I don't know about you, but I like to brush my teeth while standing underneath a waterfall in a sun-drenched natural spring. It doesn't get any greener than that — unless I started using a Soladey Solar-Powered toothbrush that is. It doesn't vibrate or spin or anything. Supposedly, there isn't even a need for toothpaste. It transforms light into negative ions that mix with saliva to break down the molecular bonds that attach plaque to teeth. It's all very confusing and scientific, which must mean that it's good. Good for selling to gullible people, that is. $51 Japan Trend Shop

  • Water-powered desk clock

    Bedol

    This clock is eco-friendly because it doesn't use batteries or electricity from an outlet. All you need to run this clock for 12-14 weeks is some tap water and a dash of lemon juice. That's all well and good, but setting the alarm at the beginning of week 15 might prove problematic. You don't want to be late for work because you forgot to water your clock. $16 - $40 Bedol

  • The Buscycle

    The Buscycle Project

    Taking public transportation is green, but taking a pedal-powered bus is greener. See the sights and work up a sweat with 15 other people on the Buscycle, an awareness initiative created by Heather Clark and Matthew Mazzotta and 60 volunteers in the summer of 2005. Though the Buscycle's goal was quite noble, "redefining how we move as a culture," I will admit that it is hard to see how this experience is at all different from the misery of being an oarsmen on an ancient warship. The Buscycle Project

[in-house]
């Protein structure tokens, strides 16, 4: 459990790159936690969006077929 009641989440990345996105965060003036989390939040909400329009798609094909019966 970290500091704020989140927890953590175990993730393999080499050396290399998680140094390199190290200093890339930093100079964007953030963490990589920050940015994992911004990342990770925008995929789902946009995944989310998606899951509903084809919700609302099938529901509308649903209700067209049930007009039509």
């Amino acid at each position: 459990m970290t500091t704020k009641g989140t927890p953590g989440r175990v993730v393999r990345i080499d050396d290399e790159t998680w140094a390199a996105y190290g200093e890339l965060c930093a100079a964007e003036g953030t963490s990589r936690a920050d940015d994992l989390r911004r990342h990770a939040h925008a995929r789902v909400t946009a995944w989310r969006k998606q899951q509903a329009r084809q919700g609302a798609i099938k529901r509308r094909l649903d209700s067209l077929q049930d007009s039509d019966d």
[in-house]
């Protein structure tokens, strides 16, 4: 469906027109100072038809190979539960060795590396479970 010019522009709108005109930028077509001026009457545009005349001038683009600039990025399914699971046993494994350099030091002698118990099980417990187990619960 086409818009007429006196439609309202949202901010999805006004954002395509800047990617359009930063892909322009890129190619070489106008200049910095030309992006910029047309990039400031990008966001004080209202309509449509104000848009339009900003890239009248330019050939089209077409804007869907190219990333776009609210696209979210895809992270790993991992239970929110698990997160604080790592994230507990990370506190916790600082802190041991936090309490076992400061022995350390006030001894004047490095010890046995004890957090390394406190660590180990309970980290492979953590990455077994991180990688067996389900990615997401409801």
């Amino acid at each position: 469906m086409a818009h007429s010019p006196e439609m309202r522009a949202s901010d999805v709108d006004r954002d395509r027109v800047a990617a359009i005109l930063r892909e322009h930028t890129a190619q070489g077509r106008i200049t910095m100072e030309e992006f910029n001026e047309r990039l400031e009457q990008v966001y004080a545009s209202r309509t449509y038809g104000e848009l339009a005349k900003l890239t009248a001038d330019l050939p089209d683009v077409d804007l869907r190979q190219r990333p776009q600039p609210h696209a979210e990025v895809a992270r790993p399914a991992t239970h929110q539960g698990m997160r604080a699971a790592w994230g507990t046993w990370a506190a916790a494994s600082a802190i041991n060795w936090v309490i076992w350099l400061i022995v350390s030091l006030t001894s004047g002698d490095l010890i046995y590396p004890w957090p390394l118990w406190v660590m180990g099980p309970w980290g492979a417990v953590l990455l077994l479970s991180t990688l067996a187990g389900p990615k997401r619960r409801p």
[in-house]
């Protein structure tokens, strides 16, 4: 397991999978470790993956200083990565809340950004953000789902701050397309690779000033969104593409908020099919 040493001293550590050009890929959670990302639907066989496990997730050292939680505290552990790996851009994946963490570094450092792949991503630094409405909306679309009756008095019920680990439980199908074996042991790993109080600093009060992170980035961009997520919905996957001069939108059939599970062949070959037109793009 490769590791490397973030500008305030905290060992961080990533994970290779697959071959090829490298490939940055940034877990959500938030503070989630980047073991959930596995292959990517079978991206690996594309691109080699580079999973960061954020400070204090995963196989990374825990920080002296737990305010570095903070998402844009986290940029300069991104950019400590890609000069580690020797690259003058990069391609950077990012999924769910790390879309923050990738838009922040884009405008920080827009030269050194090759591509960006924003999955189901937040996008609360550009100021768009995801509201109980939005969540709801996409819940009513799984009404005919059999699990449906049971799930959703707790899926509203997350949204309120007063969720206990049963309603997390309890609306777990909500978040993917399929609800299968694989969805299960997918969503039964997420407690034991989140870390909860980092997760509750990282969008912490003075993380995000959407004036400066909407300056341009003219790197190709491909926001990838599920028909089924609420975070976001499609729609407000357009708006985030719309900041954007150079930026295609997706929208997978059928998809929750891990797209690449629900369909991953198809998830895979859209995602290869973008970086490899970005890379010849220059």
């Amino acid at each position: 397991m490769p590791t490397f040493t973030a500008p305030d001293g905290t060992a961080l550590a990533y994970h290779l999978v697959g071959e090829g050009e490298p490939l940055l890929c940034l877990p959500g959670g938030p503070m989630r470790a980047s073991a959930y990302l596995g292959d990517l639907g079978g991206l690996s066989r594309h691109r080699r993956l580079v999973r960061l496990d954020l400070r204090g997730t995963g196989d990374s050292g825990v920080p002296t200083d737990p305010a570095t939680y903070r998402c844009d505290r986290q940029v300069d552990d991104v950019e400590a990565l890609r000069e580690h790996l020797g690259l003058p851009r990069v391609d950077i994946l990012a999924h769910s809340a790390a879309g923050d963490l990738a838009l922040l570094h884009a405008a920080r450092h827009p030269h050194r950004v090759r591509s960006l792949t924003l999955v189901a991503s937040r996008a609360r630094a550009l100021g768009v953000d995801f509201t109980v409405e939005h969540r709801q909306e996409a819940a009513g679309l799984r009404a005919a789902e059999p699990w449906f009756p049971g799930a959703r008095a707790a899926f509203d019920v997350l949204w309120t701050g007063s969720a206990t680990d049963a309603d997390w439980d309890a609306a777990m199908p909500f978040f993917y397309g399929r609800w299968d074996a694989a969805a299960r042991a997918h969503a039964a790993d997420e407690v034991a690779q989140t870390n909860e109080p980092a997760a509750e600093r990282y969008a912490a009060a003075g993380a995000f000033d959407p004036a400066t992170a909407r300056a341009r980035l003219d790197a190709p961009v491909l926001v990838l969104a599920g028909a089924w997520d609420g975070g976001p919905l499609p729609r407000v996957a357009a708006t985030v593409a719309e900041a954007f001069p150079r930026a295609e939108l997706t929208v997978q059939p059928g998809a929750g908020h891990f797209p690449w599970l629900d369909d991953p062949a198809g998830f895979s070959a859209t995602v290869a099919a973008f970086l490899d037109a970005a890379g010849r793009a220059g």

• Pee-powered batteries

    Japan Trend Shop

    NoPoPo are hydro-electric batteries that utilize liquid combined with carbon and magnesium to generate long-lasting power. They can be charged using just about any liquid from soda to sake, but if you are in a real bind, urine or blood will suffice. Let's hope that you are never in such desperate need to power a portable gadget that you are forced to pee into a tiny dropper — or stab someone. $74 Japan Trend Shop

  • Poo-powered VW Beetle

    GENeco

    This VW Beetle is roaming the streets of Bristol in the UK thanks to poo-power. That is to say, it runs on biogas, a fuel derived from the breakdown of organic matter like manure or sewage into methane. There is no doubt that this is a viable, sustainable source of energy (the waste from 70 homes in Bristol generates enough methane to power the car for a year) — but I shudder to think what filling stations might smell like in the future. GENeco

  • Edible shoe cream

    greenfibres

    This isn't a gadget like the previous items, but an edible shoe cream is certainly worthy of a mention in a list about green inventions gone wrong. While there is certainly nothing wrong with replacing everyday toxic substances with biodegradable versions, there is just something unsettling about shoe cream that you can spread on a slice of toast and eat for breakfast. $9 greenfibres

  • More links

    Coffee mug reveals the world’s biggest CO2 offenders

    Recycle old T-shirts into new laptop sleeves

    This recycled sofa really blows